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West Haven, CT, United States

Chen H.D.,University of Washington | Chen H.D.,Howard Hughes Medical Institute | Jewett M.W.,University of Washington | Jewett M.W.,University of Central Florida | And 3 more authors.
PLoS Genetics | Year: 2012

Changes in gene regulatory circuits often give rise to phenotypic differences among closely related organisms. In bacteria, these changes can result from alterations in the ancestral genome and/or be brought about by genes acquired by horizontal transfer. Here, we identify an allele of the ancestral transcription factor PmrA that requires the horizontally acquired pmrD gene product to promote gene expression. We determined that a single amino acid difference between the PmrA proteins from the human adapted Salmonella enterica serovar Paratyphi B and the broad host range S. enterica serovar Typhimurium rendered transcription of PmrA-activated genes dependent on the PmrD protein in the former but not the latter serovar. Bacteria harboring the serovar Typhimurium allele exhibited polymyxin B resistance under PmrA- or under PmrA- and PmrD-inducing conditions. By contrast, isogenic strains with the serovar Paratyphi B allele displayed PmrA-regulated polymyxin B resistance only when experiencing activating conditions for both PmrA and PmrD. We establish that the two PmrA orthologs display quantitative differences in several biochemical properties. Strains harboring the serovar Paratyphi B allele showed enhanced biofilm formation, a property that might promote serovar Paratyphi B's chronic infection of the gallbladder. Our findings illustrate how subtle differences in ancestral genes can impact the ability of horizontally acquired genes to confer new properties. © 2012 Chen et al. Source


Lee E.-J.,Howard Hughes Medical Institute | Lee E.-J.,Yale Microbial Diversity Institute | Groisman E.A.,Howard Hughes Medical Institute
Molecular Microbiology | Year: 2012

The mgtCBR operon from Salmonella enterica serovar Typhimurium specifies the virulence protein MgtC, the Mg2+ transporter MgtB and the regulatory peptide MgtR. The mgtCBR transcript includes a long leader region harbouring two short open reading frames (ORFs). Translation of these ORFs is anticipated to impact the formation of particular stem-loop structures and control transcription of the coding region by an attenuation-like mechanism. We previously reported that ORF mgtM enables Salmonella to promote transcription of the mgtC and mgtB coding regions when experiencing a rise in cytoplasmic ATP levels. We now show that the proline codon-rich ORF mgtP mediates an increase in transcription of the mgtC and mgtB coding regions under conditions predicted to decrease the levels of proline-charged tRNAPro. The high ATP and low proline signals act independently in an additive form. Replacing conserved mgtP proline codons with codons specifying other amino acids abolished the response to proline limitation but had no effect on the response to ATP. Substitution of conserved adenine nucleotides in mgtM abolished the response to ATP but had no effect in the response to proline limitation. This provides a singular example of a leader mRNA with tandem attenuators responding to different signals. Copyright © 2012 Blackwell Publishing Ltd. Source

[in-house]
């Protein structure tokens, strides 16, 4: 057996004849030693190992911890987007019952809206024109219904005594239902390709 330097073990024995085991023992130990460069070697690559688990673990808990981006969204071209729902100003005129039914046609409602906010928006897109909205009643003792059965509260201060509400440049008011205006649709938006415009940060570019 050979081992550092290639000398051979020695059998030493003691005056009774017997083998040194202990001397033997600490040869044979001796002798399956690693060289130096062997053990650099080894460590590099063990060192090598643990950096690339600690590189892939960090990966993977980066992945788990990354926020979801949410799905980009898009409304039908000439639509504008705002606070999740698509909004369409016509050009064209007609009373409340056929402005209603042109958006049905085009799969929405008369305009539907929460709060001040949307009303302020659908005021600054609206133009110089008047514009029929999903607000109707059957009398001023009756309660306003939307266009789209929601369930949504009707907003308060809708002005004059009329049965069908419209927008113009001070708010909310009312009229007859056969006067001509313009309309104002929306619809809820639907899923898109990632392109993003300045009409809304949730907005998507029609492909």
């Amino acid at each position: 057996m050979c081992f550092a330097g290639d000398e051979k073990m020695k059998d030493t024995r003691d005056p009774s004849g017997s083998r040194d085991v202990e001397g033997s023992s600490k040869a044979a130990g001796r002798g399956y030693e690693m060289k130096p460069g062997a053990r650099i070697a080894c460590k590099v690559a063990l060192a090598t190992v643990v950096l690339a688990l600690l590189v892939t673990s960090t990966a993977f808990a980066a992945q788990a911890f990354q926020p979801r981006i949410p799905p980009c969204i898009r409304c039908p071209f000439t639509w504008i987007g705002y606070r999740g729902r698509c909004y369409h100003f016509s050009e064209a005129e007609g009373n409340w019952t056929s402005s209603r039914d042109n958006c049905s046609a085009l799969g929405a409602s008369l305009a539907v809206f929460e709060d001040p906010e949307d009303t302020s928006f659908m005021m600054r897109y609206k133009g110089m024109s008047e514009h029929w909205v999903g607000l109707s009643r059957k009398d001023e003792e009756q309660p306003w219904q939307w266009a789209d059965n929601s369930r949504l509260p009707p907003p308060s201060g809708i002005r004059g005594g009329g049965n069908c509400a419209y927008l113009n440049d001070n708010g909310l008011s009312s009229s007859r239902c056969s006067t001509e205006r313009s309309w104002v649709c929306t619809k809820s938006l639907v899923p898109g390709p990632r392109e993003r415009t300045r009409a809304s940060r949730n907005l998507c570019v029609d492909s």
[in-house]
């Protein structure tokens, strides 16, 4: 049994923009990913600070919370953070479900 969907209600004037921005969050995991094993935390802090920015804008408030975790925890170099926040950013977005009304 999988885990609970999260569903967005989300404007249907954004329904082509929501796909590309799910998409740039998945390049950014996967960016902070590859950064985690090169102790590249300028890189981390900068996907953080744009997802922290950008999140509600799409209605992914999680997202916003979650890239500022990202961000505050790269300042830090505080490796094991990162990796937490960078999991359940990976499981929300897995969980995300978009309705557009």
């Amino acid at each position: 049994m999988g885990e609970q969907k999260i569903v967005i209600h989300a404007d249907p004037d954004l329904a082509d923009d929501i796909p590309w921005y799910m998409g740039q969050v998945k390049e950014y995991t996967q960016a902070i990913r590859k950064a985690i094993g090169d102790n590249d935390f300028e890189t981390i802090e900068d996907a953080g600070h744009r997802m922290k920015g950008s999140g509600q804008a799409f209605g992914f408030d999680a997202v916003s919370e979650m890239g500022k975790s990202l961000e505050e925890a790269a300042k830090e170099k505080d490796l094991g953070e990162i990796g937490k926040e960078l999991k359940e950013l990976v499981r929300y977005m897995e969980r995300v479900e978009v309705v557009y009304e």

Zwir I.,Yale University | Zwir I.,University of Granada | Zwir I.,University of Washington | Zwir I.,Howard Hughes Medical Institute | And 9 more authors.
Molecular Microbiology | Year: 2012